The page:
Review of The Twilight Children #1

October 22, 2015

I realize I haven’t reviewed a Marvel comic yet, and technically this will be the second DC book I have reviewed. I’m not going to lie; I’m doing it on purpose, but with good reason. Right now Marvel is in the middle of blowing up their universe and rebooting it (It worked for DC. Twice!) with Secret Wars 4. And they are going back and revisiting some old storylines which, while cool, I really don’t want to give a dissertation on what Inferno was (unless you want me to, it’s actually a pretty cool event from the late 80’s ) or some other crossover event from Marvel’s past and how it relates to the mini-series they are releasing, and as much as I’d like to do a review of Ms. Marvel, it’s a tie-in to the event like every other Marvel book right now. So, please bear with me for another week or two for some of the new #1s to come out and we’ll be able to take a look at some of the things going on in the new Marvel Universe. In the meantime, let’s take a look at…  

Writers: Gilbert Hernandez

Penciller: Darwyn Cooke

Colorist: Dave Stewart

Publisher: Vertigo/DC Comics

Last time on…..

Well, this is different. A new series with no expectations based on past issues, volumes, TV shows, or movies. A whole new cast of characters to discover, a new world to explore, unlimited possibilities! It’s a Vertigo title, so there are a few things we can usually expect: cussing, nudity, and things are about to get weird (cue rim shot).




As with most first issues, the pace is a little on the slow side, but when the cast and plot are being set up, that’s to be expected. Speaking of cast, we have a pretty expansive one here. We have Anton and Tito (who’s cheating on her husband Nikolas with Anton); Bundo the town drunk; three children: Milo, Grover, and Jael; Felix, a scientist from an unnamed institute; and a mysterious white haired woman who appears at the end of the issue. Set in a South American town on the ocean, strange white balls about the size of a car have been appearing and quickly disappearing fairly regularly around the town lately. The most recent ball, a few feet off the shore, is discovered by the children and Bundo. That night, Bundo passes out drunk while “guarding” the white ball and it vanishes. The next night it appears in Anton’s bedroom half way in the floor, but when he and Tito check the apartment below them, it has again disappeared. The next morning Felix investigates the area where the ball appeared in the ocean, but can’t find any trace that it had been there. As Felix heads back into town, we get the feeling that the townspeople do not appreciate him being there for some reason. Meanwhile, back at the beach, the children discover the white ball in a seaside cave. When Jael touches the ball, a freak storm hits the town. After the storm the children are found, but their eyes are solid white and they are blind.  Overall, Hernandez keeps the dialogue tight, and keeps the story moving forward while revealing just enough hints about the characters and their past to get us interested in them.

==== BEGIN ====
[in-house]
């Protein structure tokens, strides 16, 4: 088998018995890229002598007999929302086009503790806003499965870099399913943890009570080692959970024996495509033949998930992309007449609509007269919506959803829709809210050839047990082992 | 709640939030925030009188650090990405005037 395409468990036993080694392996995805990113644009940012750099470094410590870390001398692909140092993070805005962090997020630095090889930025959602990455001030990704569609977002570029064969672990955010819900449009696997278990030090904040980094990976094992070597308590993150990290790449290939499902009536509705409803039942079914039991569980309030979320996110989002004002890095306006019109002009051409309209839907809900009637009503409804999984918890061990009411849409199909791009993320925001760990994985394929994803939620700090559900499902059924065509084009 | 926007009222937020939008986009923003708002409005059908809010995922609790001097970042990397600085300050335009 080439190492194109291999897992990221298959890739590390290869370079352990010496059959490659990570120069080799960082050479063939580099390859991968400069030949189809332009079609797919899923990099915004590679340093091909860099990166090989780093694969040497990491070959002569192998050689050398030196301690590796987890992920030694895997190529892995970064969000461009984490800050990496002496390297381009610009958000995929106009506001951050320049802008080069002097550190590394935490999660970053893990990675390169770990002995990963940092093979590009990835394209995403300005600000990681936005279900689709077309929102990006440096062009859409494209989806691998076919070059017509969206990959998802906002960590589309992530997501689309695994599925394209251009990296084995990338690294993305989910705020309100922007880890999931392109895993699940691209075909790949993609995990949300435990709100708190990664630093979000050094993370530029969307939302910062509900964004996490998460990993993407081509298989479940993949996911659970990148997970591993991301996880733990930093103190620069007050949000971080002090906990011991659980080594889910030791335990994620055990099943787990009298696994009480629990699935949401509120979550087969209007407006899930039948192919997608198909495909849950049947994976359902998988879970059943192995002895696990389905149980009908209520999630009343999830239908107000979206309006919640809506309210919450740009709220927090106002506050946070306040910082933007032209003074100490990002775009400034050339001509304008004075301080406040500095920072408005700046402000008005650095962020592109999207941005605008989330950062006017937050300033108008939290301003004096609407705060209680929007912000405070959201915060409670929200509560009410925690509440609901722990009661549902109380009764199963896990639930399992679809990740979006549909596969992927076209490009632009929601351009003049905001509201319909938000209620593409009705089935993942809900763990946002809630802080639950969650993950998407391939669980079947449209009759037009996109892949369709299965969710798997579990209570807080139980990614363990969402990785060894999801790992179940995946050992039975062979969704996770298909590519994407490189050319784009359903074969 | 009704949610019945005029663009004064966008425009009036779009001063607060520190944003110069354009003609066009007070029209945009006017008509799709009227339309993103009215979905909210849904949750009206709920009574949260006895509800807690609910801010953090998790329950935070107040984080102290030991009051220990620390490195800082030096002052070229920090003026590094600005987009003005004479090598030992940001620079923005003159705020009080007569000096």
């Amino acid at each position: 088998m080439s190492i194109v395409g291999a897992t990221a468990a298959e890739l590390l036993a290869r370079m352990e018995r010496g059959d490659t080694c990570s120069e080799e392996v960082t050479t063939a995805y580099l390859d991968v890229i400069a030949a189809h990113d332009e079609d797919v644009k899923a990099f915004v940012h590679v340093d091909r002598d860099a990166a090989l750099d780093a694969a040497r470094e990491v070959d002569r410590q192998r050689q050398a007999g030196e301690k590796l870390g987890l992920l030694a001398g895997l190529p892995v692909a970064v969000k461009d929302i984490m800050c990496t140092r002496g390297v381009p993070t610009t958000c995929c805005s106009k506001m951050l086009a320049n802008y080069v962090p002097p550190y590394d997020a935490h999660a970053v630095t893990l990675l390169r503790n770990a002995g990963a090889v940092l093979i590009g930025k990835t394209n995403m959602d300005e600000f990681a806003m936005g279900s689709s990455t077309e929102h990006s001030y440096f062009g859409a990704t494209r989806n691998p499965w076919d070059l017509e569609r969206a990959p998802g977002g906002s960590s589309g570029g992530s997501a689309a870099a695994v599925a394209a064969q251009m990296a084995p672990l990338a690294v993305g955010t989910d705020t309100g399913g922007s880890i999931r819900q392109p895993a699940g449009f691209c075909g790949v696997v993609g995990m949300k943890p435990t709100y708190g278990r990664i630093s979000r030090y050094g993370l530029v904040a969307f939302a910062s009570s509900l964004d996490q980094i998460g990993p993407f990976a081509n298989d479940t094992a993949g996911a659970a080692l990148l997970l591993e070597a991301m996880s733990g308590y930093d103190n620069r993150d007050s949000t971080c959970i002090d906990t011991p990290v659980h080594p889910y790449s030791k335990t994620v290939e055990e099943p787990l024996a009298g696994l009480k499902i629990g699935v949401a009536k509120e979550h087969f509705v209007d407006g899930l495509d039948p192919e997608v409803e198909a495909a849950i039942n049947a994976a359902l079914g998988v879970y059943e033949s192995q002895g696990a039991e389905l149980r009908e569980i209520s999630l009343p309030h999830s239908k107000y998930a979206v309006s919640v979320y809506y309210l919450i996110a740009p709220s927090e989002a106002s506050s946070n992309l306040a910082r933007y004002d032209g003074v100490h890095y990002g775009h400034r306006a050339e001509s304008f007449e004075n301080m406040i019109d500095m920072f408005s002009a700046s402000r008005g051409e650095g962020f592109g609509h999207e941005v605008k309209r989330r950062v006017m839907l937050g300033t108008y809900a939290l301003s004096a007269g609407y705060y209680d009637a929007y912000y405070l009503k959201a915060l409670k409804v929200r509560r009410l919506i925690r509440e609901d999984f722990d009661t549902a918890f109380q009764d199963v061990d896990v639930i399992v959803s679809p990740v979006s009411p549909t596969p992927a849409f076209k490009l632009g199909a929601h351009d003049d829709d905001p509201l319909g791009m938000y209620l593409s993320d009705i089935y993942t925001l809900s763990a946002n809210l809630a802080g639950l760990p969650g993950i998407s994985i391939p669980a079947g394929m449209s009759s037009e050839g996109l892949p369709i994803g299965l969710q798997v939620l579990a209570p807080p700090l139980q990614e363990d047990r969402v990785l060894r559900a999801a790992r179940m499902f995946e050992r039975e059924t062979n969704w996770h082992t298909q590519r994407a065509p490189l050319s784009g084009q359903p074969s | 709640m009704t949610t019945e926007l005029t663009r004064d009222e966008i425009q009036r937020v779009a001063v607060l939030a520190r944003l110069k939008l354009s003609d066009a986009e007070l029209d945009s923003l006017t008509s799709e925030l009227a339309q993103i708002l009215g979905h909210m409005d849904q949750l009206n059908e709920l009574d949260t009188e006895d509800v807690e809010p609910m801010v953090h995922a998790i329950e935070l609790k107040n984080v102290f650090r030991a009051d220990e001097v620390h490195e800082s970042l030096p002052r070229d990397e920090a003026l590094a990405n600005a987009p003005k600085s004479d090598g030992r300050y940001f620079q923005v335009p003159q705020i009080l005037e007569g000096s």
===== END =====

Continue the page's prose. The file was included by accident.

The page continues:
Ok, here is the real reason I picked this book up. I love Darwyn Cooke’s art style. Yes, the cover is cool, but he drew it as well. The first book he worked on that I read was The Justice League New Frontier where it had a sweet retro feel similar to Mike Mignola (Hellboy), and the detail he put into every panel was amazing. In The Twilight Children, Cooke has softened his style and it looks similar to Brue Timm’s work (Batman: The Animated Series). As usual though, the backgrounds are gorgeous, and again the small details in every panel are fantastic. Stewart does a fine job in coloring this book, and does a neat job of tying the white balls, the children’s whited out eyes, and the mysterious woman’s white hair together by having them be not just the same white we see elsewhere in the book but as a complete absence of color, or a void where those things should be.

Final Grade

The real draw to this book for me is Cooke’s artwork. It’s not the house style that you usually see from other companies, and it’s just plain cool. Hernandez gets off to a slow start but he has me interested enough to keep reading for another issue or two to see if the pace picks up.  Overall I give it 4 flying babies in a storm out of 5. Oh, and yes there was cussing, nudity, and things did get a little weird.

Digging Through the Long Box

I know what you’re thinking. “Oh, he loves that Darwyn Cooke guy sooooooo much. He’s going to tell us to read New Frontier.” WRONG! I’m going to zig when you thought I was going to zag! Go check out Neil Gaiman’s Neverwhere by Vertigo. Written by Mike Carey and art by Glenn Fabry, this story is based on the novel by Neil Gaiman and follows a mysterious girl (see what I did there?) named Door and a regular bloke named Richard Mayhew. Door is from a strange world called London Below, which is (you guessed it!) underneath London, and with the help of Richard, she tries to discover who murdered her family, and stay one step ahead of the assassins that are after her.  Filled with wonderful characters and fantastic art, this mini-series is definitely worth picking up. Or you could read the book. Or watch the TV mini-series that has Peter Capaldi playing an angel. Heck, do all three.    

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